Posted on March 8, 2023
Estimated reading time 2 minutes
The FCA’s new discussion paper (DP) “Updating and improving the UK regime for asset management”, released this week, states “We recognise our regime cannot stand still. Technology has driven substantial change in the asset management industry in recent years and will continue to do so. For example, innovations such as the tokenisation of fund units might have the potential to transform how funds work.”
The UK is the second largest centre globally for asset management, and therefore holds an important role in the global economy. A large part of keeping this role is developing the Future Regulatory Framework (FRF) to enable better use of technology to manage the entirety of the sector on a more granular level. This begins with the Treasury, then filters down to the FCA and PRA who will in turn manage regulated entities own requirements. The framework that individual funds put in place now will support changes as they come into effect, with the government making clear they will support technology innovation and embrace the use of new technologies. Most funds are not in a position to be expected to manage these technology changes themselves and will work with a third party vendor to support building a fit for purpose framework.
Monitoring framework for own funds and assets
The FCA has observed, for example, that many firms lack an appropriate framework to monitor either solvency or liquidity or both. This is a key to investor protection and some funds are lacking structure to manage this effectively. The FCA hints it is keen to tighten ESMA’s (European Securities and Markets Authority) provisions on liquidity stress testing and reporting. According to Linklaters: “The FCA plans to convert the liquidity stress testing guidelines issued by ESMA into rules and guidance in its Handbook. It is also considering removing or significantly restricting the limitation around liquidity stress testing, so that the qualification ‘where appropriate’ does not give fund managers a reason not to carry out stress tests. The FCA is also considering whether to extend the reporting of liquidity categories/buckets received for AIFs to UCITS funds, and to see if there is any benefit in requiring funds to make any form of public disclosures on liquidity of investments.” These provisions, should they be enacted, could force fund managers to obtain more granular data about their underlying liquidity. Some simply do not have the data strategy and reporting in place to achieve this requirement, should it be set.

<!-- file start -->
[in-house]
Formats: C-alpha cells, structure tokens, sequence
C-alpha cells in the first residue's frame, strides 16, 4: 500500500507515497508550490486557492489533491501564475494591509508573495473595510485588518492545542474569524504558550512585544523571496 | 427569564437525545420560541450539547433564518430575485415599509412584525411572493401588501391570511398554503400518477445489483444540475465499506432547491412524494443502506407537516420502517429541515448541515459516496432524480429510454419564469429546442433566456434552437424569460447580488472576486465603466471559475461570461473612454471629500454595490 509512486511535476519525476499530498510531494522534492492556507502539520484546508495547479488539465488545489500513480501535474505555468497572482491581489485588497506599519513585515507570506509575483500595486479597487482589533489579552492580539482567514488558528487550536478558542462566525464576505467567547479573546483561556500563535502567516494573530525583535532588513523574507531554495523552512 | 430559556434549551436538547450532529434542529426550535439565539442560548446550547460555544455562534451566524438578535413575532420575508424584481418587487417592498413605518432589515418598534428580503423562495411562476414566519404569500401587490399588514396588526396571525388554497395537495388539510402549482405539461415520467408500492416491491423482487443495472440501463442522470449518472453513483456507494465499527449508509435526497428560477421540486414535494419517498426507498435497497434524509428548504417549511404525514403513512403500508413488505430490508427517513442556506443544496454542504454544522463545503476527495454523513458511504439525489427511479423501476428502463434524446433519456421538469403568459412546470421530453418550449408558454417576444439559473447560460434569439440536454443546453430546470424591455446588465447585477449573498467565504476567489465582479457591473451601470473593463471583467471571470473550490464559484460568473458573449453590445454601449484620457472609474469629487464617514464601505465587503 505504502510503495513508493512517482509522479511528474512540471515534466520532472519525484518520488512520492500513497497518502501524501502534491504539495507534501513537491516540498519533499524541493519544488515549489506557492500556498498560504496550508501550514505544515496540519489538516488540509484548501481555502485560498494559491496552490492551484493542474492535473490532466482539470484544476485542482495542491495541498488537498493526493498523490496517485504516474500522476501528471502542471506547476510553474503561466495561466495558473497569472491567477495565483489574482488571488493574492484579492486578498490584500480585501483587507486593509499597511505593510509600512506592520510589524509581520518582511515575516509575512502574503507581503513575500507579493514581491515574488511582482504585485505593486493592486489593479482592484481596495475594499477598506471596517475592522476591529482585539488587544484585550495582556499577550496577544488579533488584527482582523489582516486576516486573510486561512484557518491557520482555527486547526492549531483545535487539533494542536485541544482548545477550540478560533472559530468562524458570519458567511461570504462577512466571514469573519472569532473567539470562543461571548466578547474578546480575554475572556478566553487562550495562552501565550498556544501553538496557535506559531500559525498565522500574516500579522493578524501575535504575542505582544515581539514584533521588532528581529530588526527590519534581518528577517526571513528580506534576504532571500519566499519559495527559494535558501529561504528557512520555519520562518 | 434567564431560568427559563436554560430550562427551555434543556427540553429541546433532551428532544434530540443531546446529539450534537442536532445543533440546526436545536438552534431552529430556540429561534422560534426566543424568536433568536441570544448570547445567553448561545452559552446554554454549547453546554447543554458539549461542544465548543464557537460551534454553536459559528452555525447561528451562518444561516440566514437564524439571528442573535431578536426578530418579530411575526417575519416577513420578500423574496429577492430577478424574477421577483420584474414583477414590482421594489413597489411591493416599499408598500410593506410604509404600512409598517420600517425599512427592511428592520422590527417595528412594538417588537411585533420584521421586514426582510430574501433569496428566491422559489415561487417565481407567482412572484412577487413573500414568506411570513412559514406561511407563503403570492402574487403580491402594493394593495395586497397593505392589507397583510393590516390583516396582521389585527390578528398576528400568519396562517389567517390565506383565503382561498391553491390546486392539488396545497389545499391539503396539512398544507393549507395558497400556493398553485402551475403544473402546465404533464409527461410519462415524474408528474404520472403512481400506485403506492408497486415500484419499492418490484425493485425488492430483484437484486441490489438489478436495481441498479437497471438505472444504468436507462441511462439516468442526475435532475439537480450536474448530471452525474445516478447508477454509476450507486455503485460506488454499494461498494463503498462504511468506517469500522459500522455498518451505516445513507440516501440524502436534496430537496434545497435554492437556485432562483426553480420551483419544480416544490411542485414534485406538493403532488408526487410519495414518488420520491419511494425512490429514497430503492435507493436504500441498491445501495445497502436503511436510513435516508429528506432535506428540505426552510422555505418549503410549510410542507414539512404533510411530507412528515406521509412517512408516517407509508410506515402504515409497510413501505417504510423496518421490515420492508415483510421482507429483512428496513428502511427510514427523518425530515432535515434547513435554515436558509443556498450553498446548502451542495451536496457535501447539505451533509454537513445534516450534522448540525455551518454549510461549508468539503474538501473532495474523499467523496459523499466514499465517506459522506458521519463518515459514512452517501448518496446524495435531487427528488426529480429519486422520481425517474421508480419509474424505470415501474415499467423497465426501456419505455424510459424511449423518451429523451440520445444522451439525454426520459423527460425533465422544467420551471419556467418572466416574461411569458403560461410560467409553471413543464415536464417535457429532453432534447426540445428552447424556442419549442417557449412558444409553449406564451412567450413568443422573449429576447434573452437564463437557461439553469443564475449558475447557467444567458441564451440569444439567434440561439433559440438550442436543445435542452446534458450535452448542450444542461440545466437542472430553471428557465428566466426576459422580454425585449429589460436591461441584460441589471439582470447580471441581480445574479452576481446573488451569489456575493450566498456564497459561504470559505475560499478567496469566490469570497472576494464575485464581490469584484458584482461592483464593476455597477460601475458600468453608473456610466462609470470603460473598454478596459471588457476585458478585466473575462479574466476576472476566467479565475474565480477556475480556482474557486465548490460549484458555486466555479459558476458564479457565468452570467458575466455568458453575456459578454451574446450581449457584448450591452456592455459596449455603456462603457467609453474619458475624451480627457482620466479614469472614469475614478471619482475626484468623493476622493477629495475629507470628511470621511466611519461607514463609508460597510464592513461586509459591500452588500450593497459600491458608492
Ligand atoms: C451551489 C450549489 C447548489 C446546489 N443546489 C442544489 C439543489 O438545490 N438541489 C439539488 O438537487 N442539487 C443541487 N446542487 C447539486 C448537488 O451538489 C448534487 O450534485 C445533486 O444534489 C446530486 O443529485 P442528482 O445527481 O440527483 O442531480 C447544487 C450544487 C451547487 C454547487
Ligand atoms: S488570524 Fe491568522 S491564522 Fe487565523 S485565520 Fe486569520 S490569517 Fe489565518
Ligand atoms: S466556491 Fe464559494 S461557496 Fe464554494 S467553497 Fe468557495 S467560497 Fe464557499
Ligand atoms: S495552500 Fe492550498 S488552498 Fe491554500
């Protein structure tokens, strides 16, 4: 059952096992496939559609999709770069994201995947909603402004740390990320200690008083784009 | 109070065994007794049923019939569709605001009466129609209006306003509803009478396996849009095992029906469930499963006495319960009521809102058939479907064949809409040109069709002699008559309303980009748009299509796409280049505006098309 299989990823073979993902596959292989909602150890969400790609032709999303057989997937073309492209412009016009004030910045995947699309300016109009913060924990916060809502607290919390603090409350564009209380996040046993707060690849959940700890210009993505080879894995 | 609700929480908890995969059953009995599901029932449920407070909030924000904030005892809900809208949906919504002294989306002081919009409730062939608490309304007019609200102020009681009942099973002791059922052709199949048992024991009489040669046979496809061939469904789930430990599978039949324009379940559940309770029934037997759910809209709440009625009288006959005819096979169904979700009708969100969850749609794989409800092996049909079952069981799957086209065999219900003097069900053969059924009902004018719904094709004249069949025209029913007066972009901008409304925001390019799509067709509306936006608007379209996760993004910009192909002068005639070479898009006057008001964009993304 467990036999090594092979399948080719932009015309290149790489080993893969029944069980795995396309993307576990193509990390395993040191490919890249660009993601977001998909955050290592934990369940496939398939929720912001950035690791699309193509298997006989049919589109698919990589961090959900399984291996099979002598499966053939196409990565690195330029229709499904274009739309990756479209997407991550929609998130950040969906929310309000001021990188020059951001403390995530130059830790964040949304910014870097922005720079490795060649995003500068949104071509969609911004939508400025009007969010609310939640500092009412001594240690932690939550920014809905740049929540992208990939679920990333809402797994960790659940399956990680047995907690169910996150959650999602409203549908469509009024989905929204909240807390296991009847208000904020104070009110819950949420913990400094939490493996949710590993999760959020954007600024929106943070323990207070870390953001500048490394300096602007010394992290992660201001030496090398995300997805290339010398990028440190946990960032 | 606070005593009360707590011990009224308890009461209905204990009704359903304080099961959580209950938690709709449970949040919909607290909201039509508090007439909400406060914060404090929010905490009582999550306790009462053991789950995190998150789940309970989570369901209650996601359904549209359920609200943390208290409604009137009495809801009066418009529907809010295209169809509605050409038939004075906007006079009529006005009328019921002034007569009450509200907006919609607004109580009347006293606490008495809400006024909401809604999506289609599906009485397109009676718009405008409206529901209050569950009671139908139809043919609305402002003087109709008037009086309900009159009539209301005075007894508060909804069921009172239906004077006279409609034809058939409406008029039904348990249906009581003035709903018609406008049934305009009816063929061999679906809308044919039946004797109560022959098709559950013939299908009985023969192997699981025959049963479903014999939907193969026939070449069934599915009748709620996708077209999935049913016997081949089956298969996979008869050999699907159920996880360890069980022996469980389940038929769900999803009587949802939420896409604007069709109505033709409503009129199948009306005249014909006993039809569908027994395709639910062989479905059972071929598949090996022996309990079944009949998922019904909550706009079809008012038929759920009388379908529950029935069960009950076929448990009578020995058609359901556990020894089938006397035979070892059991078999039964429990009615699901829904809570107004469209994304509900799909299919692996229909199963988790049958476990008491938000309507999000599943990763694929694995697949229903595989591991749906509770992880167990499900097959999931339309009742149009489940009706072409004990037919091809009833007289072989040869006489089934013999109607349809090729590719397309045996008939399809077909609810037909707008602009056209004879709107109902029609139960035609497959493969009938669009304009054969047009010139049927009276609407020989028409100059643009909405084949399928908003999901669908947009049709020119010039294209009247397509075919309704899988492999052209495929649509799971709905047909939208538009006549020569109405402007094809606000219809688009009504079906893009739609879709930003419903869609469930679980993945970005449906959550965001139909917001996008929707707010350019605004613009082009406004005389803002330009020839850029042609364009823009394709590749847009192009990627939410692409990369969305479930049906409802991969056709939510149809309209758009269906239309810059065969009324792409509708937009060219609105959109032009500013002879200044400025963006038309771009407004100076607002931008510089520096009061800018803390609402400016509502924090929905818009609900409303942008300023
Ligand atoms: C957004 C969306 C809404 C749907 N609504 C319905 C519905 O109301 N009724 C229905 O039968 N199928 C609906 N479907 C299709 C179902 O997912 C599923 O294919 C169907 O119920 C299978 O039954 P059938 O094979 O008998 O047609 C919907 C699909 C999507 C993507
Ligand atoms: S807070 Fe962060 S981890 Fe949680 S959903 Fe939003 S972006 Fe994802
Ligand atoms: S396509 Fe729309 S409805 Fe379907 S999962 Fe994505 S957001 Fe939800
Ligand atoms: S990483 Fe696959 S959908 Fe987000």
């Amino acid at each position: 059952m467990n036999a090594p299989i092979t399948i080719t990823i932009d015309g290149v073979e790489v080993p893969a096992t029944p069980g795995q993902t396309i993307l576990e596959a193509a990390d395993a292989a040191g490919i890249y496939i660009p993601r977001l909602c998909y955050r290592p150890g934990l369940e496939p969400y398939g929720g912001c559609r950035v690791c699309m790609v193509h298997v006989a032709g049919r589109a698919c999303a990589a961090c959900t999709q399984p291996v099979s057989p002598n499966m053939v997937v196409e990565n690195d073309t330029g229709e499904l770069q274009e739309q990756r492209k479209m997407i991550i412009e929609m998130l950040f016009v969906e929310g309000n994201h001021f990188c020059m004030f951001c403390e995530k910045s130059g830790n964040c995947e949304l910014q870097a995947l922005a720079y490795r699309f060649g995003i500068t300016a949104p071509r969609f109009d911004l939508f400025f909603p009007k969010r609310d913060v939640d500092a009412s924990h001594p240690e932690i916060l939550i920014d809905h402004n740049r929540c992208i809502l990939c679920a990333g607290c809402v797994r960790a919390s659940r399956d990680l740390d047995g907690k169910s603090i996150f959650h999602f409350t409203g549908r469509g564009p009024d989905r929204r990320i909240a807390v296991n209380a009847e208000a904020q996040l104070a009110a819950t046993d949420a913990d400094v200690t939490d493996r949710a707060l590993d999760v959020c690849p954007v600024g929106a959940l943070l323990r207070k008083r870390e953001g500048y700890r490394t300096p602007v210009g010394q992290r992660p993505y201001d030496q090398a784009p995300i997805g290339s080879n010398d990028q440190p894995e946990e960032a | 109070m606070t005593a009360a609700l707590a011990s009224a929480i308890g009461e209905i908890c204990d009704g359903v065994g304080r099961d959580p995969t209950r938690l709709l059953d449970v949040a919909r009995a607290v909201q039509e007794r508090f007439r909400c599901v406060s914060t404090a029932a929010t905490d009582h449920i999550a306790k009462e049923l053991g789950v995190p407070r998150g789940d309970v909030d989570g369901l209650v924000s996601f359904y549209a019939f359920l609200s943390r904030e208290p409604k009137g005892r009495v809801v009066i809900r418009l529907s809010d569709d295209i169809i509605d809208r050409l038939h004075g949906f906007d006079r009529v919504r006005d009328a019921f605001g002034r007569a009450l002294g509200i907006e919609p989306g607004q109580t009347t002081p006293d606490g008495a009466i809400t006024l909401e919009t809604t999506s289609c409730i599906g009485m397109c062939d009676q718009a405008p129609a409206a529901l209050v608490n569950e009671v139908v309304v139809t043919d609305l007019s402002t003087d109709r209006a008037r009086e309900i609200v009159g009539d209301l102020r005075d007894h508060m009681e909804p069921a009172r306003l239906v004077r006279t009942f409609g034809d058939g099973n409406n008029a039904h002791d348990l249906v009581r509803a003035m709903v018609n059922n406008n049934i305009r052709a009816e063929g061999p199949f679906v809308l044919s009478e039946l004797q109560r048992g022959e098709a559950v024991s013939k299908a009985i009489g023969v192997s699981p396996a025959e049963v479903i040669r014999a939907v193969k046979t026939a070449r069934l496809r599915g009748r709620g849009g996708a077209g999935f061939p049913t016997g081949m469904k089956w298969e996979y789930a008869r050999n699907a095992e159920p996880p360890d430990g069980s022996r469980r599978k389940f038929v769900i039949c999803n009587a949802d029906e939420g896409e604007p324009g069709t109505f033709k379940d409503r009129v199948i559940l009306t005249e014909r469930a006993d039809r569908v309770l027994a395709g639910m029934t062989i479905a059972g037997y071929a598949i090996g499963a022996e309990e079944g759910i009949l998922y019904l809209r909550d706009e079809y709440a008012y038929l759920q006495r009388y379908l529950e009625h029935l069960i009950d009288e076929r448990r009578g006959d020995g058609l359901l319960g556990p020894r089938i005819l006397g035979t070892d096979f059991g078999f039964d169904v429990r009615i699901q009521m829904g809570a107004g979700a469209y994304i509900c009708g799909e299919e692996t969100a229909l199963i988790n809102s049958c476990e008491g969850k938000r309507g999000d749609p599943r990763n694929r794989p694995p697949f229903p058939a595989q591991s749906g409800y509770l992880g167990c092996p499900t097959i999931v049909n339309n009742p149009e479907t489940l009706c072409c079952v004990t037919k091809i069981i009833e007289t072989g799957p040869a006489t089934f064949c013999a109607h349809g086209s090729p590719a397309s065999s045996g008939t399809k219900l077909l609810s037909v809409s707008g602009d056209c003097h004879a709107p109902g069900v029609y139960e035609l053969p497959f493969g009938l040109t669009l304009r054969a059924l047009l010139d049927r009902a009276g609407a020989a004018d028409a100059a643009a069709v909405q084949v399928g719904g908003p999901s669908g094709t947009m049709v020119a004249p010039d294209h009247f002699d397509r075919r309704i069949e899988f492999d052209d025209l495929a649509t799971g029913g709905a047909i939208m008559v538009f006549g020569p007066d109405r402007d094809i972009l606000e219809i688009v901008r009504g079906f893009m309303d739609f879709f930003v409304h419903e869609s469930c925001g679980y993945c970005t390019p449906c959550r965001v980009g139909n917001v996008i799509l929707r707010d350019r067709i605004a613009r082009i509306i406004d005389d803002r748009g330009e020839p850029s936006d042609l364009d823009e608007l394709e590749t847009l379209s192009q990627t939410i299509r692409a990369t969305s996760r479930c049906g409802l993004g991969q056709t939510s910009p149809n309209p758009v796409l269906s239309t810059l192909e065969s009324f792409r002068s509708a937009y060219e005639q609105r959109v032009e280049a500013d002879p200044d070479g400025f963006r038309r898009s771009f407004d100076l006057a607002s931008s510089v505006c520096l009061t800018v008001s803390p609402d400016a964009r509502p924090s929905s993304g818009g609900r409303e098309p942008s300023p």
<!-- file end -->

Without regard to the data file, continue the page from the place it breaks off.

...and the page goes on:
Boards and governing bodies
Some firms have embraced the requirement for their Board and Executive members to be a detailed understanding of the firm’s activities, operations, risks and controls. But some still rely on one person or a small group owning the responsibility, leading to key person risk. Not for the first time inaccurate or incomplete data in regulatory submissions was observed recently by the FCA, which it perceives as indicative of weak systems and controls. “We observed some firms providing inaccurate or incomplete data in their regulatory submissions. We consider the poor quality of regulatory data submissions to be an indicator of weaknesses in firms’ systems and controls.” Part of senior managers’ responsibilities under SM&CR require the quality of the data to be at a certain standard. The FCA would like all firms to view the transition to the FRF as an opportunity to update and improve their regulatory reporting strategies. Comprehensive and accurate data allows the firm and regulator to see the firm’s activities clearly. The FCA has a duty to monitor data and the firm has a duty to ensure that data is accurate, forthcoming and appropriate.
Third party vendors not only bring knowledge and expertise to help funds unpick the expectations of the regulator at a granular level, but they are also best placed to understand new technologies and where investment will bring the most value while also negating key person risk and supporting leadership teams with their SM&CR requirements.